"It’s hard to imagine that my generation has not been significantly influenced by the libertarian lyrics of Neil Peart of Rush. I write this with absolute certainty regarding myself, and with only a little trepidation do I speak for many when making this huge claim. “From a better, vanished time . . . ” Peart understood. As I watched Rush play “Tom Sawyer” on The Colbert Report a few years ago, none of the song’s power or intensity seemed diminished to me. In ridiculous public-school detention in 1981, as a lonely and confused 13-year-old, I could relate to Peart’s “his mind is not for rent to any god or government.” While I’ve certainly and happily rented my mind (for what it’s worth) to JPII and B16, I’ve never given a moment — even in charity — to the government. A year later, when Peart wrote, “Some will sell their dreams for small desires,” I assured myself I would fight for integrity and human dignity. Do I give the NRO reader the mind of a 14-year-old raised in a dysfunctional family in otherwise idyllic Kansas? Yes, I do."He also gives an interesting view of why prog bands have been virtually ignored by the mainstream North American press, and by relation, the Rock and Roll Hall of Fame:
"...progressive rock generally is very European in its structure and in the atmosphere it creates. Because progressive rock has always tended to sidestep or ignore blues-based rock, mainstream periodicals such as Rolling Stone and journals of opinion such as the New York Times have assumed progressive rock is a betrayal of progressive culture rather than an embracing or enhancing of it. After a very short flirtation with prog, music critics rejected the genre as pretentious and over-the-top."- Thanks to Tim Weiss for the headsup!
"The Alex Lifeson thing, that happened by absolute fluke," he says of the Rush guitarist's work on the track Losin'. "We started going through the songs and wondering which iconic Canadian guitarist could make an appearance on the record. . . . I thought, 'Well, Alex Lifeson, that would be really amazing. If we could get (him) that would be a real coup.' And he actually just happened to walk into the control room some days later." - Calgary Herald, May 9, 2012The new album by Jason Plumb and the Willing, All Is More Than Both, is now available via iTunes. The album contains the song "Losin'" featuring Alex Lifeson which you can download here or hear here.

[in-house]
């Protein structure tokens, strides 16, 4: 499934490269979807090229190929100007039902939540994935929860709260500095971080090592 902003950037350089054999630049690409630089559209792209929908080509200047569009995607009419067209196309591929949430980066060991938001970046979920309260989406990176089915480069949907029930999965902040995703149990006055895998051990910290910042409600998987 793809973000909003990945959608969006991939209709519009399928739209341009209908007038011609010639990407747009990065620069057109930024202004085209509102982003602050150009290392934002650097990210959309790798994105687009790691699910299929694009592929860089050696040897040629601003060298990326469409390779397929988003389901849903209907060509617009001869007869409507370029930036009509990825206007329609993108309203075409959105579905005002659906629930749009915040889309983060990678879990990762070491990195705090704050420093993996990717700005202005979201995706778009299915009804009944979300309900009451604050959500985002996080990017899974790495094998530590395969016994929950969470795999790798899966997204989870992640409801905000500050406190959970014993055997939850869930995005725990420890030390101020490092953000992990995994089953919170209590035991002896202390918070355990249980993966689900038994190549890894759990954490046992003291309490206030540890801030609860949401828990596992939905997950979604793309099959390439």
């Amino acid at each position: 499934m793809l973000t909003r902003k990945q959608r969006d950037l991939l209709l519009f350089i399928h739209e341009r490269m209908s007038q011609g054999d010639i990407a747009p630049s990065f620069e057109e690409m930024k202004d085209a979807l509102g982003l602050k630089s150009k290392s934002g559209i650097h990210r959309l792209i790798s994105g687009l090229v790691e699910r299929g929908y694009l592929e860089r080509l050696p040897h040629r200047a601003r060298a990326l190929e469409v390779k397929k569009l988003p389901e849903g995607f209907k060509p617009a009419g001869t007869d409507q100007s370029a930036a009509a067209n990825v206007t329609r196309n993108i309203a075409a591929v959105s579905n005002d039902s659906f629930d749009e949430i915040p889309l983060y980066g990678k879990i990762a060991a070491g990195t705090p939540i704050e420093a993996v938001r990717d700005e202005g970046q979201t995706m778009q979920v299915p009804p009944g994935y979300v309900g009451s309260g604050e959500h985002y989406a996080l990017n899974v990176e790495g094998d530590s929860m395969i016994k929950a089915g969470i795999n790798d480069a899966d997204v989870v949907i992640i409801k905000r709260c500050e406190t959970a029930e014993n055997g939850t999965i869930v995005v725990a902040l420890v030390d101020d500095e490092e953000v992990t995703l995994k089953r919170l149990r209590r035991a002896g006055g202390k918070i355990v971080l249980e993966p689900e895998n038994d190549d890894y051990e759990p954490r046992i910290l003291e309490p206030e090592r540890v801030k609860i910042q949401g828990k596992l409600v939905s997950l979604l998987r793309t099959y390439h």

"An inspired take by Alex Lifeson at Revolution Recordings. We just got the sounds up and this was his first pass. We did many more but this early one was filmed. A guest guitar solo for Jason Plumb’s upcoming album." - Michael Phillip Wojewoda, mpwmusic.comAnother video on Wojewoda's YouTube channel has the caption "guest guitar overdub on Jason Plumb's record".
"There a certain responsibility you have no matter what record you're producing," he says. "You want to help the band make the best record they possibly can, and with Rush, that can be a very tall order. Rush fans hold the band very dear to their hearts. You want to honor that, but you also want to push the band forward and allow them to be the best they can be right now." He pauses slightly, then adds with a laugh, "Of course, that stops when we're done for the night. That's when I sit down with the guys and go, 'All right, let's talk about 1977!'
"Two weeks or so into it, as Geddy and Alex were writing more music, we all kind of looked at one another and said, 'Hey, this is really turning into something. It's tying together.' Then one day, Neil walked in the room and said, 'It's done. I finished it.' For the next 20 minutes, Neil talked about this vision he had for the concept of the record, and it was one of those moments I'll never forget. Listening to him, watching him speak – it was amazing! I wish we were filming him so we could put it on YouTube. And right there, the whole record just clicked. Once Geddy and Al heard where Neil was going, they churned out some amazing music. I think Headlong Flight came the next day."Click here for more.